The Harbord Room’s success prompted a wave of new restaurants on the strip, most of them small bistros like Loire and Ici. The street is unrecognizable from my undergrad days at U of T, when it was a trough of takeout pizza and falafel, plus a few sit-down places like Messis (for lunch with the parents), the Boulevard Café (for first dates) and Splendido (for a graduation dinner during which the champagne cart was a small consolation for nagging questions from the parents about the job market). Harbord is now its own special dining destination: not as stuffy as downtown’s power restaurants, not as ruthlessly trendy as Queen West, not as tipsy as Little Italy. The one drawback of so many restaurants crammed together is the paucity of parking, such that a convoy of Caymans and Q7s constantly prowl the strip, waiting for a spot.
Vitiello and Mitton recently opened a Harbord Room spinoff only three doors away from the original, in the room vacated by Messis. They’d been planning to open a second location somewhere, admired the bigger space and 65-seat patio, and figured that two Vitiello restaurants would complement rather than cannibalize each other. They gave the second location a mouthful of a name: THR & Co. Vitiello oversees the menu at both restaurants, though he only works the line at the first location and appointed Curt Martin, the Harbord Room’s former chef de cuisine, to run THR & Co.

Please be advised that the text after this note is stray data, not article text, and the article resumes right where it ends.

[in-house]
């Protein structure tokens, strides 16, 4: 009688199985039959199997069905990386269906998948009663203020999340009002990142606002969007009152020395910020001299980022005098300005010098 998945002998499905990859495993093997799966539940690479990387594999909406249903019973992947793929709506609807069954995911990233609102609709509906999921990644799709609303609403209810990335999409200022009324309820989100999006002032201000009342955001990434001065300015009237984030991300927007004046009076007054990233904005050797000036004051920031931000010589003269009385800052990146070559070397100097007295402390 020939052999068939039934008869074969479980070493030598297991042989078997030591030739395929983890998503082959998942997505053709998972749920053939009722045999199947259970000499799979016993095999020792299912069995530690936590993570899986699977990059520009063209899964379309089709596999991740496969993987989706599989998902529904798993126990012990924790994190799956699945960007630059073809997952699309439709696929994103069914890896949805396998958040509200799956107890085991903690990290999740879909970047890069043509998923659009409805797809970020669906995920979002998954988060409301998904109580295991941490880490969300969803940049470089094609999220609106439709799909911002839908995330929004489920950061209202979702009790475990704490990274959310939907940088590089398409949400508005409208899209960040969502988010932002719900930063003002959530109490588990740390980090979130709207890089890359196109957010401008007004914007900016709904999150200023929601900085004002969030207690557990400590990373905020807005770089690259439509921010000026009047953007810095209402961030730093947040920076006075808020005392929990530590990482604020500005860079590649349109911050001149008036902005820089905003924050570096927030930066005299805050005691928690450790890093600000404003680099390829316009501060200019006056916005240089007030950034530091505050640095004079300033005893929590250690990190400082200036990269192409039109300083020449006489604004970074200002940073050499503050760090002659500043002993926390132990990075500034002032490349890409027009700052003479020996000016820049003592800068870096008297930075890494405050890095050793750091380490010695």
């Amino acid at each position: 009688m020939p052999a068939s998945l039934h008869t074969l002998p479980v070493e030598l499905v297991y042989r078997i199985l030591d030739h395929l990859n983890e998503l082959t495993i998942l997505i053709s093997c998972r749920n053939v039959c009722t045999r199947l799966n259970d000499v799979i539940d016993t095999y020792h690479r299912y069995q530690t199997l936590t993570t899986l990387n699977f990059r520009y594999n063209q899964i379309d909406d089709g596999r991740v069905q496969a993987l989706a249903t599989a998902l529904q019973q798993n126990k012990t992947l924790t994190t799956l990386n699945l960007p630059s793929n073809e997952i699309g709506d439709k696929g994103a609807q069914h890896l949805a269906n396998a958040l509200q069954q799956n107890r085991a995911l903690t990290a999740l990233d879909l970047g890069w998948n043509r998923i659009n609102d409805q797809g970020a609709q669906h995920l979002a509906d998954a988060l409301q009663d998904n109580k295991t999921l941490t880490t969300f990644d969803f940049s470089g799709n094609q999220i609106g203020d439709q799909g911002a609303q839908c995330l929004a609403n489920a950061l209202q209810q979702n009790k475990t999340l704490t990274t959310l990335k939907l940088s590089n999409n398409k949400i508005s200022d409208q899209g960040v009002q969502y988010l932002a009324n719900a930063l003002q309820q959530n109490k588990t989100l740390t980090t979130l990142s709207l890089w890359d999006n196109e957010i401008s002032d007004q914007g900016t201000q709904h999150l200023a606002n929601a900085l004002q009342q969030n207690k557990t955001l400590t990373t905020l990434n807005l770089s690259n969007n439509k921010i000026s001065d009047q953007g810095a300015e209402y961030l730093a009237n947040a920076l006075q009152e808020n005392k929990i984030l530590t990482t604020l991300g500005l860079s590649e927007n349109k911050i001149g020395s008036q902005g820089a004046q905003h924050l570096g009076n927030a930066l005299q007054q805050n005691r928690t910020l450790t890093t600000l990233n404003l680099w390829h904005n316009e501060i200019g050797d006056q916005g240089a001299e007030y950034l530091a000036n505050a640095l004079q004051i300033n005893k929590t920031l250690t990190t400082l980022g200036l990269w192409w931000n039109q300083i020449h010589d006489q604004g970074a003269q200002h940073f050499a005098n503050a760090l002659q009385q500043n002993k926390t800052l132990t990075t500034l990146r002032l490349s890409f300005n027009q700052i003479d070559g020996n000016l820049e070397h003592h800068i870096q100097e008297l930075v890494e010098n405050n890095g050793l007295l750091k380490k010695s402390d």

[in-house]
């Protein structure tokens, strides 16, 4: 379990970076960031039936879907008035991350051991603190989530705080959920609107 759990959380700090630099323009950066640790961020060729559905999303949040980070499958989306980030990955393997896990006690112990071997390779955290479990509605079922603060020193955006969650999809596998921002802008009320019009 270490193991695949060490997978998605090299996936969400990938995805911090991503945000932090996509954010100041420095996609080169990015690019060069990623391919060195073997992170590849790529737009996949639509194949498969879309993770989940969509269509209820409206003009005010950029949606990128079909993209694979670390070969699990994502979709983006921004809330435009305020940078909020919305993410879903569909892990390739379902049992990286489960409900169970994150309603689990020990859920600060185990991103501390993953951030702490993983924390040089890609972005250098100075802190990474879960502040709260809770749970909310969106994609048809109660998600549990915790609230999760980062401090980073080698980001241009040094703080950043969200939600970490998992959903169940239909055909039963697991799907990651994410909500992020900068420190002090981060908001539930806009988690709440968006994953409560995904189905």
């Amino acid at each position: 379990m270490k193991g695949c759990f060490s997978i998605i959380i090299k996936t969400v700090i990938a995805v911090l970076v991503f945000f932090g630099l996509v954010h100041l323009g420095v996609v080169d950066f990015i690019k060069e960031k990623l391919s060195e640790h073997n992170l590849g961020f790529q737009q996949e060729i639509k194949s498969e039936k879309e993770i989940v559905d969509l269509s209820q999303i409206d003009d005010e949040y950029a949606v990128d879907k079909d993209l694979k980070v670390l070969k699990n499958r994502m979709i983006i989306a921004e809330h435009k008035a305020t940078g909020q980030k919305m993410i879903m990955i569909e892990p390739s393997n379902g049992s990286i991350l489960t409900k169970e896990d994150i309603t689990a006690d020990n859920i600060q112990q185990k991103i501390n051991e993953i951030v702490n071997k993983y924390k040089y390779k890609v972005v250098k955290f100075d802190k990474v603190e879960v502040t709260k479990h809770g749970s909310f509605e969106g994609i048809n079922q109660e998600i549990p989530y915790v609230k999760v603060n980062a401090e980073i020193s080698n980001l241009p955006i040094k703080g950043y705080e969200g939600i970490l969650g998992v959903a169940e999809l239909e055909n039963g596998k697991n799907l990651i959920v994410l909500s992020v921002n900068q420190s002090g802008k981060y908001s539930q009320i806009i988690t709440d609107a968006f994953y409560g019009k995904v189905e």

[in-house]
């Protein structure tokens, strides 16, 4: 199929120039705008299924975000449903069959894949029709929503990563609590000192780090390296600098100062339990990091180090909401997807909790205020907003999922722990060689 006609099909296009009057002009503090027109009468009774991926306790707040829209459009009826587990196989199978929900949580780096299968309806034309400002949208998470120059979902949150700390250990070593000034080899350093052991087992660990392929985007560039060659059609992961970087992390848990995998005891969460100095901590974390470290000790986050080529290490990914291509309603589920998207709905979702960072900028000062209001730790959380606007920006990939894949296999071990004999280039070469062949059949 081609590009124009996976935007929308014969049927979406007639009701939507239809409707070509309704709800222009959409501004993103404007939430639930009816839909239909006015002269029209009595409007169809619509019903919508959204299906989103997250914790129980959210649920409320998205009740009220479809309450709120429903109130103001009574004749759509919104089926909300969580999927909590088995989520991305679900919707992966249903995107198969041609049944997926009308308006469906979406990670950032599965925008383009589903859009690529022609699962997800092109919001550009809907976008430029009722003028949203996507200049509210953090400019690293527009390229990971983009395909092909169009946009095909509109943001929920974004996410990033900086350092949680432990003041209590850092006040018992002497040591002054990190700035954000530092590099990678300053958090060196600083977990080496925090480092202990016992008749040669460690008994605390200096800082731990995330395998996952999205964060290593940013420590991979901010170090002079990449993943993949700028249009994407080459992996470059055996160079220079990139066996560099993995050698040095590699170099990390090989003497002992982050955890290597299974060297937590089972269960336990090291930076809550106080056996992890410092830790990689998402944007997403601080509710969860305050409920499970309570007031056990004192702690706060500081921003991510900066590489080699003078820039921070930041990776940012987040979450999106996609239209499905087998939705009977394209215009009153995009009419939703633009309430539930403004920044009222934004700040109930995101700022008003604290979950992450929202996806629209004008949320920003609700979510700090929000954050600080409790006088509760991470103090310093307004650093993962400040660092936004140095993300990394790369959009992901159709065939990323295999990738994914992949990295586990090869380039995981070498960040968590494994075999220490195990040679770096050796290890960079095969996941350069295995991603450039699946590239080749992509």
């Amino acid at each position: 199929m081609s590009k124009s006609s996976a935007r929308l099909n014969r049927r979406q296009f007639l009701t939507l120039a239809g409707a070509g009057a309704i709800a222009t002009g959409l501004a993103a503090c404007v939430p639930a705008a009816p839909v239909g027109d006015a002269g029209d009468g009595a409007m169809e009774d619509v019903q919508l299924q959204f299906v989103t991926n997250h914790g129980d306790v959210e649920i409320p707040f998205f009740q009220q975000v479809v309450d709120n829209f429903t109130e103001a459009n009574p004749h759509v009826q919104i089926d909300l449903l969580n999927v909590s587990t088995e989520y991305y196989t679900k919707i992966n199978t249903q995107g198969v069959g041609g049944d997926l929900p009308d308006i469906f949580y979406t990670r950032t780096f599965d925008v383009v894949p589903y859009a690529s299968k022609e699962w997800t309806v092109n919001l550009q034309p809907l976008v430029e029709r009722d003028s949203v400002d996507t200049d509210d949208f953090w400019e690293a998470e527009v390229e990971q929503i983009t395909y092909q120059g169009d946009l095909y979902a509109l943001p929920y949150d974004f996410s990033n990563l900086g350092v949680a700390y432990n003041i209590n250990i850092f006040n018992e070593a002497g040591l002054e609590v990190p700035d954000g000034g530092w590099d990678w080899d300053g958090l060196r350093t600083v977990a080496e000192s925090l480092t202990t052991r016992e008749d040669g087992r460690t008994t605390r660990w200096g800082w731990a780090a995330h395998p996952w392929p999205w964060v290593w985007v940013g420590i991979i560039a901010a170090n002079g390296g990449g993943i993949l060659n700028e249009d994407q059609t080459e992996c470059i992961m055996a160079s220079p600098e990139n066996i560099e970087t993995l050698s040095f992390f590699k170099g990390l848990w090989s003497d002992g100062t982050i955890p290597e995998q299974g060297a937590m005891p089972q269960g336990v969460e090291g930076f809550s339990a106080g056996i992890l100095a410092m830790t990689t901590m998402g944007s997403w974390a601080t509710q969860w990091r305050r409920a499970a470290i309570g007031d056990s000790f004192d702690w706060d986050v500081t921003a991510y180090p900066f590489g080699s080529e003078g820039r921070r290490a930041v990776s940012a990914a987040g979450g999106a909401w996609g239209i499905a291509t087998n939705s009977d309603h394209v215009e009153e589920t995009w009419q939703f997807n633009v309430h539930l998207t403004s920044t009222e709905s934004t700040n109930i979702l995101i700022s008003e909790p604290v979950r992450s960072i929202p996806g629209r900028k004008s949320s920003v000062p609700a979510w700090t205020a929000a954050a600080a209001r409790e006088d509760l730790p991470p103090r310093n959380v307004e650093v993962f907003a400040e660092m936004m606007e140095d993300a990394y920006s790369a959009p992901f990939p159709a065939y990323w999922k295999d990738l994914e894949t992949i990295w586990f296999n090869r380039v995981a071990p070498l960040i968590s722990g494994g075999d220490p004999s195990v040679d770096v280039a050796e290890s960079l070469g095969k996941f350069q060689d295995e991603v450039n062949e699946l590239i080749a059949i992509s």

The two spots share staff and have similar menus loaded with handmade pastas, foie gras and herby sauces. But where the Harbord Room affects a bohemian gentility, THR & Co. is more polished and airy, with two walls of windows and a section of floor in hand-painted Moroccan tiles, this year’s decor fad. The status tables at the front have wraparound tufted leather banquettes and a view of the marble bar where, most nights, skinny guys in striped sailor shirts and their pouting dates pose like extras in a Godard movie.